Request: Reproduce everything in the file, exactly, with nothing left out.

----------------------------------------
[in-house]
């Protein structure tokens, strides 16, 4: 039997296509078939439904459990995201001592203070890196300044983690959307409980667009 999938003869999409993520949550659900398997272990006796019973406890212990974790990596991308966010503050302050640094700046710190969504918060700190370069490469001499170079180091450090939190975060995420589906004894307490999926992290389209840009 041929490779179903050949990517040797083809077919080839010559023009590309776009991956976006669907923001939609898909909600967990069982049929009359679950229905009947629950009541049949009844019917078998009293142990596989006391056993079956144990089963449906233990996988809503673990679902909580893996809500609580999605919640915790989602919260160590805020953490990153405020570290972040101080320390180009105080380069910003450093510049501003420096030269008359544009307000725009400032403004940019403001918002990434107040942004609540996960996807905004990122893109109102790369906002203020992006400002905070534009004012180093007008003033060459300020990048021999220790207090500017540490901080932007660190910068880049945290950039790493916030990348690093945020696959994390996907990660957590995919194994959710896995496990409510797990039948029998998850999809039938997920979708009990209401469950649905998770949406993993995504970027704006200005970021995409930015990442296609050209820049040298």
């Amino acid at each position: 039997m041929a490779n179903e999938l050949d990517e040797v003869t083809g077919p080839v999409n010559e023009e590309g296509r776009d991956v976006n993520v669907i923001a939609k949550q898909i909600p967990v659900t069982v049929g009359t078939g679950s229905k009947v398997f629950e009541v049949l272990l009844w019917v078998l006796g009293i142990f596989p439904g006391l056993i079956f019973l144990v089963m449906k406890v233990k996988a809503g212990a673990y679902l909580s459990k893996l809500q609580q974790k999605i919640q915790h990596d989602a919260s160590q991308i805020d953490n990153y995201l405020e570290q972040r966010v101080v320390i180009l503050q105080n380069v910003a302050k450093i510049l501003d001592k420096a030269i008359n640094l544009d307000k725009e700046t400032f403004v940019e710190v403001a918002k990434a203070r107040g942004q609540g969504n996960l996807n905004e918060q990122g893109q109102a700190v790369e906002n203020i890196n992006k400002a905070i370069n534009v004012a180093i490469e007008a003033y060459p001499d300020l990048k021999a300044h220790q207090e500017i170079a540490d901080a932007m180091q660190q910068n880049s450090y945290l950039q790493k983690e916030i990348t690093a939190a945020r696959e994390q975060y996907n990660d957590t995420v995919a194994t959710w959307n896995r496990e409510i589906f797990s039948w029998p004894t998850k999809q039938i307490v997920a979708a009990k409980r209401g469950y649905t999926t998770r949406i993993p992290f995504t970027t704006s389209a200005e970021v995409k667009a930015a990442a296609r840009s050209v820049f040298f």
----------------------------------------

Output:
[in-house]
């Protein structure tokens, strides 16, 4: 039997296509078939439904459990995201001592203070890196300044983690959307409980667009 999938003869999409993520949550659900398997272990006796019973406890212990974790990596991308966010503050302050640094700046710190969504918060700190370069490469001499170079180091450090939190975060995420589906004894307490999926992290389209840009 041929490779179903050949990517040797083809077919080839010559023009590309776009991956976006669907923001939609898909909600967990069982049929009359679950229905009947629950009541049949009844019917078998009293142990596989006391056993079956144990089963449906233990996988809503673990679902909580893996809500609580999605919640915790989602919260160590805020953490990153405020570290972040101080320390180009105080380069910003450093510049501003420096030269008359544009307000725009400032403004940019403001918002990434107040942004609540996960996807905004990122893109109102790369906002203020992006400002905070534009004012180093007008003033060459300020990048021999220790207090500017540490901080932007660190910068880049945290950039790493916030990348690093945020696959994390996907990660957590995919194994959710896995496990409510797990039948029998998850999809039938997920979708009990209401469950649905998770949406993993995504970027704006200005970021995409930015990442296609050209820049040298």
């Amino acid at each position: 039997m041929a490779n179903e999938l050949d990517e040797v003869t083809g077919p080839v999409n010559e023009e590309g296509r776009d991956v976006n993520v669907i923001a939609k949550q898909i909600p967990v659900t069982v049929g009359t078939g679950s229905k009947v398997f629950e009541v049949l272990l009844w019917v078998l006796g009293i142990f596989p439904g006391l056993i079956f019973l144990v089963m449906k406890v233990k996988a809503g212990a673990y679902l909580s459990k893996l809500q609580q974790k999605i919640q915790h990596d989602a919260s160590q991308i805020d953490n990153y995201l405020e570290q972040r966010v101080v320390i180009l503050q105080n380069v910003a302050k450093i510049l501003d001592k420096a030269i008359n640094l544009d307000k725009e700046t400032f403004v940019e710190v403001a918002k990434a203070r107040g942004q609540g969504n996960l996807n905004e918060q990122g893109q109102a700190v790369e906002n203020i890196n992006k400002a905070i370069n534009v004012a180093i490469e007008a003033y060459p001499d300020l990048k021999a300044h220790q207090e500017i170079a540490d901080a932007m180091q660190q910068n880049s450090y945290l950039q790493k983690e916030i990348t690093a939190a945020r696959e994390q975060y996907n990660d957590t995420v995919a194994t959710w959307n896995r496990e409510i589906f797990s039948w029998p004894t998850k999809q039938i307490v997920a979708a009990k409980r209401g469950y649905t999926t998770r949406i993993p992290f995504t970027t704006s389209a200005e970021v995409k667009a930015a990442a296609r840009s050209v820049f040298f």